Voxxed Days Microservices: Ken Finnigan on Thorntail and MicroProfile
Check out this interview with Ken Finnigan who will be talking about Thorntail, which he is co-founder and lead of, focusing specifically on the pieces it implements from Eclipse MicroProfile at Voxxed Days Microservices in Paris this October.
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Hi Ken, tell us who you are and what led you into microservices?
I'm a software engineer that's worked for many enterprises all over the world, though currently, I work for Red Hat developing Thorntail. As the co-founder and lead of Thorntail, formerly WildFly Swarm, I've had the opportunity to delve into microservices from the framework side of it. Doing my best to make developing microservices easier with Thorntail for all developers out there.
As part of that, I have been involved with Eclipse MicroProfile since its inception. Working in the community, on specifications, and also implementing those specifications in Thorntail.
What will you be talking about at Voxxed Days Microservices?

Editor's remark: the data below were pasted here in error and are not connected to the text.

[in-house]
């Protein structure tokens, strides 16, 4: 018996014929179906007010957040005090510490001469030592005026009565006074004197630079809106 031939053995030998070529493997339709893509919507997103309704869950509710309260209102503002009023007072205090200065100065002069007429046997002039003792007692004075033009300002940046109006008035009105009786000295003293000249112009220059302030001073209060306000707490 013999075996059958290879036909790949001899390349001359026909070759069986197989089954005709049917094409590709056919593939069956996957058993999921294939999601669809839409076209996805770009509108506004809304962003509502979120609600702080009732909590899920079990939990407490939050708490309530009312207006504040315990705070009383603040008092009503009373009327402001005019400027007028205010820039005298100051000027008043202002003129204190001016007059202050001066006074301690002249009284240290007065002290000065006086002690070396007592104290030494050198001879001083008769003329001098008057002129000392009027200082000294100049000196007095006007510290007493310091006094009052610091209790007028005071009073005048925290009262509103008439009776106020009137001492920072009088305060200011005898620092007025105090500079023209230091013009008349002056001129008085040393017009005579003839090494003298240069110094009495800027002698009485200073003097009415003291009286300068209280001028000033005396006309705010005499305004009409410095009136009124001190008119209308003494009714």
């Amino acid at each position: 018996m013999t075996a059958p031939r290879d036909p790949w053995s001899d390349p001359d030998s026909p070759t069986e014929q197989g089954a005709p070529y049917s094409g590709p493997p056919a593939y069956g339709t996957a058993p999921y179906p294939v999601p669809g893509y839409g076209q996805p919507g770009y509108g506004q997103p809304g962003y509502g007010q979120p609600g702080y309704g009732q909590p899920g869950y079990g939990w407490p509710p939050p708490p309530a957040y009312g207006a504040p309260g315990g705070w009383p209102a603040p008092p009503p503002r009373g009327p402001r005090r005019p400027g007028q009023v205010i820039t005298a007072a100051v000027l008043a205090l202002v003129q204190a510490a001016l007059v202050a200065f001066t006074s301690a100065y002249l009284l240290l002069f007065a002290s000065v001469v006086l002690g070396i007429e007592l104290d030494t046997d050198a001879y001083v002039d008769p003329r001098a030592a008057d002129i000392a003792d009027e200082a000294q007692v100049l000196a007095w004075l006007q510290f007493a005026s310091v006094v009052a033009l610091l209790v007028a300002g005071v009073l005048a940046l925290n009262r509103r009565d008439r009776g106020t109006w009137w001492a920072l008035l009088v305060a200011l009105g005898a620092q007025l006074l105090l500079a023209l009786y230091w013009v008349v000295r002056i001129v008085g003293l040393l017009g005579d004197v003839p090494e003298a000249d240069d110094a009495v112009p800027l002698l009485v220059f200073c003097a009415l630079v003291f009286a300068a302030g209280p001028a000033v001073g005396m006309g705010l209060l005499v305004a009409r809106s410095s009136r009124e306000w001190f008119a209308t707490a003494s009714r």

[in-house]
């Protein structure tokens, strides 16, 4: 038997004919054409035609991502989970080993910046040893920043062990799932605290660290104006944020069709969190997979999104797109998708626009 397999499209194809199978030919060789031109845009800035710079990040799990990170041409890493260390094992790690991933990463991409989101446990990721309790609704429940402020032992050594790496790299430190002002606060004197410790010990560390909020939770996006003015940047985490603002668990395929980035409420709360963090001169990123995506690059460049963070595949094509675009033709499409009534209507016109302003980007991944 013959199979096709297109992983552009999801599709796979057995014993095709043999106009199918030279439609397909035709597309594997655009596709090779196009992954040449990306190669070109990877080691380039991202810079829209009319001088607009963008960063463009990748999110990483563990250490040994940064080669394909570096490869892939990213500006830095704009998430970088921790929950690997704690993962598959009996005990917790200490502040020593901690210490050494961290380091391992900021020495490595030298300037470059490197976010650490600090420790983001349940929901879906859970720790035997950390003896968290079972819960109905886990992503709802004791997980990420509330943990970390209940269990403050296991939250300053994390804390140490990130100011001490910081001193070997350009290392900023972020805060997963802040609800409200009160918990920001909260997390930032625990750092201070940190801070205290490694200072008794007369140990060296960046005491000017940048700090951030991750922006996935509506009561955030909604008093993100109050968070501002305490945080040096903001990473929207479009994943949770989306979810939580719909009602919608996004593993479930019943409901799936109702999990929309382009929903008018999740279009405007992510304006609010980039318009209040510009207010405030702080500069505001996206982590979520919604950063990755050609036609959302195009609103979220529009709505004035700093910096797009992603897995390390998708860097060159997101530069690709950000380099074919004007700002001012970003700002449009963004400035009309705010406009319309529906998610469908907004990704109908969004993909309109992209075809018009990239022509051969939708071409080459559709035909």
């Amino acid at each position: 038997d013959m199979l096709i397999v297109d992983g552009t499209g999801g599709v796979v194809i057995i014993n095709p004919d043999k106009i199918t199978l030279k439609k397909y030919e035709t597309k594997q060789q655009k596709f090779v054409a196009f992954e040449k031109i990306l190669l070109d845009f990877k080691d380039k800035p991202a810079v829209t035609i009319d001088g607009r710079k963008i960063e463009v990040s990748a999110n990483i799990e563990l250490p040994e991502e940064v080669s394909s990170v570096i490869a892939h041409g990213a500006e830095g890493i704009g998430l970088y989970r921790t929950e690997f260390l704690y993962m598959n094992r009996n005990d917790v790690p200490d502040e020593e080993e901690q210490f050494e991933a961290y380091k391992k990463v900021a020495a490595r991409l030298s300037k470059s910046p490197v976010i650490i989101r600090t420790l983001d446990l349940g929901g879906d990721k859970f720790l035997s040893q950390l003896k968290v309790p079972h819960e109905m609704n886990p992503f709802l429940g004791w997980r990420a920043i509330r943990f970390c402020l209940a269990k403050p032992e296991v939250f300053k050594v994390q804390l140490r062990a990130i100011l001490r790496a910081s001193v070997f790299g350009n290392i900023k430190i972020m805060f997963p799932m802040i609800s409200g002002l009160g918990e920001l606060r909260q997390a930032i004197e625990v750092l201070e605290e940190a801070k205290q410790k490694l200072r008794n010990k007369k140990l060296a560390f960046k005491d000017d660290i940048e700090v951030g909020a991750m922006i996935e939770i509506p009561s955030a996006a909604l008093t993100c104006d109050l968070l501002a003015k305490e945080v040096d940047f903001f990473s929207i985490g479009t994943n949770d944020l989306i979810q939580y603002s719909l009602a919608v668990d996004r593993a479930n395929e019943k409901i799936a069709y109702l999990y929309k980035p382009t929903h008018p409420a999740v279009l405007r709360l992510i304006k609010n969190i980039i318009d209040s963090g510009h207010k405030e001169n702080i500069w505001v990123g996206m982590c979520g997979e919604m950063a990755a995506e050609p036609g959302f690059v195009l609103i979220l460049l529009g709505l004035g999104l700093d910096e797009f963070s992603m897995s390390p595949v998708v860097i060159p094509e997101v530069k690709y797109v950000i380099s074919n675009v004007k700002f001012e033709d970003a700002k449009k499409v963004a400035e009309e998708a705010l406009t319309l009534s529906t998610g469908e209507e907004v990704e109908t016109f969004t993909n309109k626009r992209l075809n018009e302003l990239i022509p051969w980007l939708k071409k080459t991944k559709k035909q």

At Voxxed Days Microservices I will be talking about Thorntail, but focusing on the pieces it implements from Eclipse MicroProfile. During the presentation, I will briefly discuss the different specifications that are currently part of Eclipse MicroProfile and how they can be used to simplify microservices development in Java. Then it's time to dive into a demonstration of the specifications implemented in a set of microservices using Thorntail deployed to a Cloud.
Back in 1998 in J2EE 1.2 we were already distributing components, doing failover, load-balancing, clustering, high-availability, using binary protocols... aren't we reinventing the wheel? What's new with the Microprofile?
That's definitely one thing we do well as software engineers, reinventing wheels, though maybe with a different look or style to them. It's also the case that the wheel changes where it is on the car! By that I mean we're seeing a trend to move cross-cutting concerns like load-balancing, failover, etc out of application code and into infrastructure components. Service Mesh and Istio, in particular, is an example of this change. Even though more aspects are pushed down the layers into infrastructure, it's still necessary for Eclipse MicroProfile to provide a means to offer these features for environments where that infrastructure isn't present, but then have a way to deactivate or integrate with a Service Mesh when it is.
Good, see you soon then!
I'm excited to be taking part in the first Voxxed Days Microservices, and look forward to discussing microservices in detail with speakers and attendees alike. See everyone there!
#thorntail #microprofile #microservices
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